E-Band Backhaul Links Are on the Rise, But Satcom Backhaul Links Are on the Horizon

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By Jake Saunders | 1Q 2022 | IN-6361

In mid-November, Ericsson released its Microwave Outlook 2021 assessment. One of its key findings is that millimeter-wave deployments in the E-band (71 to 86 GHz) are continuing to build momentum.

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Millimeter's E-Band Deployment Grows Faster than Fiber Optic


In mid-November, Ericsson released its Microwave Outlook 2021 assessment. One of its key findings is that millimeter-wave deployments in the E-band (71 to 86 GHz) are continuing to build momentum. Ericsson states, “E-band, an essential part of 5G wireless backhaul support, is now spreading from the large uptake in Eastern Europe and Central Asia, to Western Europe, the Middle East, Latin America and Africa.” This concurs with ABI Research’s own cellular backhaul research study, Fixed Wireless in the 5G Era (AN-5477). For mobile operators, fiber optic may be the optimum solution for cellular backhaul, but the logistics and capital expenditure of distribution are constraining deployment. In particular, Ericsson comments that fiber-optic deployment for cellular backhaul in North America has largely stalled; it is E-band links that are taking up the slack. While fiber will play an important role, microwave/millimeter-wave backhaul will account for the majority of global backhaul links from 2021 to 2027, with about a 65% market share, according to ABI Research.

Figure 1

E-Band Backhaul Has Novel Innovations


There are, in fact, a number of microwave fixed-link spectrum bands available to mobile operators, such as the 14 GHz to 25 GHz bands; however, the channel sizes for these lower microwave links have been substantially narrower—56 MHz versus 0.5 to about 2 GHz typically for the E-band. E-band can handle between 15 and 20 times more traffic than the typical mid-microwave band backhaul links.

It is not just the wider channel sizes that are drawing mobile operators to E-band. It may also be effectively combined with lower frequency microwave links to provide more robust, high data throughput connections over effective distances. This is known as Bands and Carriers Aggregation (BCA). The link in the lower bands (e.g., 18 or 23 GHz) is used to meet the carrier-grade availability (i.e., 99.995%), ensuring that high-priority traffic meets with the availability requirements of the network (especially in instances of links in higher-band fading). Combining lower bands with the higher E-band using dual-band antennas would allow links to cover 7 kilometers (km) to 10 km (versus just two to three km for E-band on its own) with capacities that can substantially exceed 10 Gbps.

Figure 2

Due to the availability of E-band licensing in more than 86 countries, ABI Research forecasts that the number of E-band links will grow at a compound annual growth rate of 11.6% over the next seven years. This uptick can be attributed to the increasing relevance of BCA solutions and the product maturity of the accompanying equipment that supports E-band link deployments. It is forecast that total number of E-band links (2.3 million) will account for 71% of overall millimeter-wave links (in V, E, W, and D bands) by 2027.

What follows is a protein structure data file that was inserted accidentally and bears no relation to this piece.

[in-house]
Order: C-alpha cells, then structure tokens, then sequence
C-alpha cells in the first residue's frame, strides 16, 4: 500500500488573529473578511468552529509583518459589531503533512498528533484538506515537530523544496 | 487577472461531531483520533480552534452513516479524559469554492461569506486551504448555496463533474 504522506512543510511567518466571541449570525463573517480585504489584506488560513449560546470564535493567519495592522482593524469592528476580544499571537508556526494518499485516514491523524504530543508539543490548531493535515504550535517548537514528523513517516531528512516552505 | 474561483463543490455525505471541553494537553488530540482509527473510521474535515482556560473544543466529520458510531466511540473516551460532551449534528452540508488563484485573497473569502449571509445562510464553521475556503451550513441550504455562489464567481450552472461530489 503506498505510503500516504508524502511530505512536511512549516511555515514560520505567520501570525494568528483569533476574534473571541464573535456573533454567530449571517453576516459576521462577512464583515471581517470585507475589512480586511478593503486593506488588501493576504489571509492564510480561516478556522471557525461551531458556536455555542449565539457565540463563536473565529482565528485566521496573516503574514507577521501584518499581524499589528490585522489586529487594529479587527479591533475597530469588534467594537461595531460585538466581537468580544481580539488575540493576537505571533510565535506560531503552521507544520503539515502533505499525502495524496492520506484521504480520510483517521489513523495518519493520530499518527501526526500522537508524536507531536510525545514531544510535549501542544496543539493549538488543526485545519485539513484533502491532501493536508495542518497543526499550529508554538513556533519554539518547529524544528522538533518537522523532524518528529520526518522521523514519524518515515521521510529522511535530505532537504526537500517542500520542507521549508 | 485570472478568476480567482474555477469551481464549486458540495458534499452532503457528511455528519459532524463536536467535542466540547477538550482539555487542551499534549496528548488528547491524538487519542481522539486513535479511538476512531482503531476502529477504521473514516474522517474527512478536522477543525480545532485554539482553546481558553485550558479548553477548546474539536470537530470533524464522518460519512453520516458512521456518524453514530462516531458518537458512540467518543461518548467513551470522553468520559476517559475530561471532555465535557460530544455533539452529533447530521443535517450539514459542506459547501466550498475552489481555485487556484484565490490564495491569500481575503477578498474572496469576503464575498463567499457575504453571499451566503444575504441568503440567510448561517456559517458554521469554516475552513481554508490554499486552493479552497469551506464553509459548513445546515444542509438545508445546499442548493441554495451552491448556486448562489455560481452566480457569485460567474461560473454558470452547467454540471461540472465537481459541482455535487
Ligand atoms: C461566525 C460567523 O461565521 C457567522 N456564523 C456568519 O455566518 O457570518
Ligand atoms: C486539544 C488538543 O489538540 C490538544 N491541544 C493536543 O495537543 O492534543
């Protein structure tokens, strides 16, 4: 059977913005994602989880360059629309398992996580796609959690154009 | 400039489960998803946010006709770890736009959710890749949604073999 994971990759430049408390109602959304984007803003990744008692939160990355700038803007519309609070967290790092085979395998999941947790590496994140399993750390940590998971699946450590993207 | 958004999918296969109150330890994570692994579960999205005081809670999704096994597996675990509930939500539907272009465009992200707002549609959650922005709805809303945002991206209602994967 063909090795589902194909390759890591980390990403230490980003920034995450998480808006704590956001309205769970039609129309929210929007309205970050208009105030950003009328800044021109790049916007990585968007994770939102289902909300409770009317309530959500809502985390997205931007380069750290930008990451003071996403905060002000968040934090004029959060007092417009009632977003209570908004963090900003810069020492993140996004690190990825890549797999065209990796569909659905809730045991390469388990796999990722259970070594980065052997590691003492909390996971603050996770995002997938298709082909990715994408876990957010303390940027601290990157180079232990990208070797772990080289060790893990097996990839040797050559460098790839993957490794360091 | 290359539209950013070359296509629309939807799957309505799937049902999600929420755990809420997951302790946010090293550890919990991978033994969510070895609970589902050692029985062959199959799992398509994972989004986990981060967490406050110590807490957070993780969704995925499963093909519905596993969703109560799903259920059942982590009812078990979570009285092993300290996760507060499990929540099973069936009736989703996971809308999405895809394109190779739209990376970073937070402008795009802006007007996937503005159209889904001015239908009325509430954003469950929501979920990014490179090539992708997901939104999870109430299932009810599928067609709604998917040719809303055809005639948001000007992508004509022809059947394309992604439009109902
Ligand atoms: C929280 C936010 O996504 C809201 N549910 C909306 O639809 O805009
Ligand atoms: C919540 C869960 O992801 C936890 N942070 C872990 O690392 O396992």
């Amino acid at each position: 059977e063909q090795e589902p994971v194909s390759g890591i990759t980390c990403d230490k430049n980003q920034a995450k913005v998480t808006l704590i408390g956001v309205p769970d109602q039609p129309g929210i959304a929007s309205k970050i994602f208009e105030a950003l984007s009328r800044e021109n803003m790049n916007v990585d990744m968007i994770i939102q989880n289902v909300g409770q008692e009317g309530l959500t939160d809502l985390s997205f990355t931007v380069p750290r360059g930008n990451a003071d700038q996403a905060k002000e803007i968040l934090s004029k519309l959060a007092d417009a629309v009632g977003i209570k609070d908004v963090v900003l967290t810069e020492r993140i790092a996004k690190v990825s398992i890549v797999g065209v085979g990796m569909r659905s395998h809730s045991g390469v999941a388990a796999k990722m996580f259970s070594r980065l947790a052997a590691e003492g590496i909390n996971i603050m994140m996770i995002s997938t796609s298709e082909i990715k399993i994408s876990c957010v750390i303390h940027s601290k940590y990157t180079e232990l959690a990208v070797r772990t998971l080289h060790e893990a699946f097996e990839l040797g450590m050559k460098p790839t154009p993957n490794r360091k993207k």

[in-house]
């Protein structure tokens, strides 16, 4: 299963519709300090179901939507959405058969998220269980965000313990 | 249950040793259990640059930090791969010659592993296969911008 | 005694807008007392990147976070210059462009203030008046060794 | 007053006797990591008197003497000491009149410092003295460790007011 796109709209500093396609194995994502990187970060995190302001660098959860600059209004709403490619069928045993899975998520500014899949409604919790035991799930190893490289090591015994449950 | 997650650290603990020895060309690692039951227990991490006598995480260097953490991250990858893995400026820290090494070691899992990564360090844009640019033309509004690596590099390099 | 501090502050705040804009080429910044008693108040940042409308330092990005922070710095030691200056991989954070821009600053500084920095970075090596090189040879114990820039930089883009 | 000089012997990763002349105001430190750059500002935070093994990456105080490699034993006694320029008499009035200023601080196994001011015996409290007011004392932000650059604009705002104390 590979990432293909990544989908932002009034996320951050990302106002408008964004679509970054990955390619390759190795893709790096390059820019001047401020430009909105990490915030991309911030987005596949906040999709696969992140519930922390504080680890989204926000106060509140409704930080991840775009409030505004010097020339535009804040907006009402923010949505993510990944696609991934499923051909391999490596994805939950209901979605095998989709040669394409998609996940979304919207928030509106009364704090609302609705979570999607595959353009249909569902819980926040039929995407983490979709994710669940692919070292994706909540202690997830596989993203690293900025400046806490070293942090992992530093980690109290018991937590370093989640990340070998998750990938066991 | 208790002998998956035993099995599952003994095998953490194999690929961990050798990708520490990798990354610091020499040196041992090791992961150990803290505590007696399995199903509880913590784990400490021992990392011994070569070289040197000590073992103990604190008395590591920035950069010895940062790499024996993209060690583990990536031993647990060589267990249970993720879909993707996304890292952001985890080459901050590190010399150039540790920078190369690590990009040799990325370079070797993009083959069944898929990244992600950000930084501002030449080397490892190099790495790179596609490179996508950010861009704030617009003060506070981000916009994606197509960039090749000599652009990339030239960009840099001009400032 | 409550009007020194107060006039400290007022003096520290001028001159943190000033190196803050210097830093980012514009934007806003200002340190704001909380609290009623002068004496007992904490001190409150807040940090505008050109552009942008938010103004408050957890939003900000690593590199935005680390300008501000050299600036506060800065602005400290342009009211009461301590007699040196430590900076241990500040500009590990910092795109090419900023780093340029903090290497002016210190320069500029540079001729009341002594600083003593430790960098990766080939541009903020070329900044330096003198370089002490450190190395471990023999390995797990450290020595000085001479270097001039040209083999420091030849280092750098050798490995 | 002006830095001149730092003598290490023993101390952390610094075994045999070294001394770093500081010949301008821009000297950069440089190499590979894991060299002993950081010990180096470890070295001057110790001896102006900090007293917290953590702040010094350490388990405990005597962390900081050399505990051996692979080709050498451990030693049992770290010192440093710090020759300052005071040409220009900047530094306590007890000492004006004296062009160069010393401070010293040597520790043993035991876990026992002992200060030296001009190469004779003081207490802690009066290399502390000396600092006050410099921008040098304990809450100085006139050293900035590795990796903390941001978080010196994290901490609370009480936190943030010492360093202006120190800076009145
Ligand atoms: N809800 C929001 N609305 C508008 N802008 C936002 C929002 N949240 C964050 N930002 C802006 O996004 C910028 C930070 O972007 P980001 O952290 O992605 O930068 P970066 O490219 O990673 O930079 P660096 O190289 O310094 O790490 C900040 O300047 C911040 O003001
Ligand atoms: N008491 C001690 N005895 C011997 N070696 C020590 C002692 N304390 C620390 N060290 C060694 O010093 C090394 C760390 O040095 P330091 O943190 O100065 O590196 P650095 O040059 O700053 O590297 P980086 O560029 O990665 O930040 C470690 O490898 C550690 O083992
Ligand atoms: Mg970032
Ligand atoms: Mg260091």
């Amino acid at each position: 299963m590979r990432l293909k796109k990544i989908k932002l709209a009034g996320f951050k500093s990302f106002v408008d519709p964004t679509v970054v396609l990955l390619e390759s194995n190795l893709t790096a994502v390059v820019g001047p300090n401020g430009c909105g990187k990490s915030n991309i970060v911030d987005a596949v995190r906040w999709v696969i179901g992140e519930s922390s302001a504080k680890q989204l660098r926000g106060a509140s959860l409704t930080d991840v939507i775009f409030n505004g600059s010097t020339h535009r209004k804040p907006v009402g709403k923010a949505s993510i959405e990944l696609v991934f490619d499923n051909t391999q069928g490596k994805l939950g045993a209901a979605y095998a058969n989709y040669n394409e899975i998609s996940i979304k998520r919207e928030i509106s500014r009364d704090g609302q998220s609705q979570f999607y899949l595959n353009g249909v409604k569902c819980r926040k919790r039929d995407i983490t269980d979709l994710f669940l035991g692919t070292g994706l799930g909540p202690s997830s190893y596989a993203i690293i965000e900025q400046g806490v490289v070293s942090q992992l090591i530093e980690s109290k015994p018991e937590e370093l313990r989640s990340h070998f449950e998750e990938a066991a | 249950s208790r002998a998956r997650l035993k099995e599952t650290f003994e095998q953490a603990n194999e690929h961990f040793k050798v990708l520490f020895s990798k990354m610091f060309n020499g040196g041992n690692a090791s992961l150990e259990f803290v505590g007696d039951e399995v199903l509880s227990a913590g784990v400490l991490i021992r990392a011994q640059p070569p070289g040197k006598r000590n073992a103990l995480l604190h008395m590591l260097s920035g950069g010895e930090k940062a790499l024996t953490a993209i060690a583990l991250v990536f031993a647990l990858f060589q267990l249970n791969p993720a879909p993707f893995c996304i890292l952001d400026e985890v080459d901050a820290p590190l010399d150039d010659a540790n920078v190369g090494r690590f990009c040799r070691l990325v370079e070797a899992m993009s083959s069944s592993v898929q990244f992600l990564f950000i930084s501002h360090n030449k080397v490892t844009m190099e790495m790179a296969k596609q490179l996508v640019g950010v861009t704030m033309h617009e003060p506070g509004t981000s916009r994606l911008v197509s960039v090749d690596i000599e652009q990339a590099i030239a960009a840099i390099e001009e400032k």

Satellite Communication Has the Potential for Disruption


Fiber optic will be a key backhaul technology platform for mobile telcos, but microwave and millimeter-wave backhaul systems will prove to be vital solutions for a range of small-cell and macro-cell deployments in urban center and in rural communities. The “black horse” of cellular backhaul sector is satellite communication. At present, satellite backhaul represents 2% of total cellular backhaul links, and according to ABI’s baseline forecasts, the percentage ratio remains largely the same for 2027, although the overall total installed base of cell sites will grow to 17.1 million. However, satellite communication providers such as Hughes Network Systems, Intelsat, Viasat, and others have increased their data throughput per satellite into the terabyte-per-second range. While these Geosynchronous Equatorial Orbit (GEO) systems experience latency of around 650 milliseconds (ms), Low Earth Orbit (LEO) systems such as Starlink and OneWeb will have more viable 5G-tolerant latencies in the 30 ms to 50 ms range.

Another upside opportunity for satcoms is that LEO constellations may combine with GEO constellations for a “network of network” approach where high-latency-tolerant applications (such as video downloads) are routed over the GEO constellation while critical response applications are routed over the LEO constellation. Now, if Starlink were to achieve its long-term goal of 30,000 to 40,000 LEO satellites in orbit, the satcom operator could potentially target the backhaul link market. Right now, Starlink has 1,735 LEO satellites in orbit, compared to 953 in November 2020.

Satcom systems—especially Starlink—have a lot to prove, but it would be foolhardy to underestimate Starlink’s founder, Elon Musk. Satcom backhaul links have a real possibility of becoming a disruptor for cellular traffic in the mid- to long term. A lot of the disruption will depend on those satcom companies’ (LEOs and GEOs) hitting their constellation deployment targets and proving that they have long-term profitability. In the meantime, fiber optic will be deployed where it is logistically and economically viable to do so, but it is likely that microwave—and, in particular, millimeter wave—will take the lion’s share of the backhaul market. The cost of deploying E-band millimeter-wave backhaul links, along with its improved deployment versatility, is securing technological market share.



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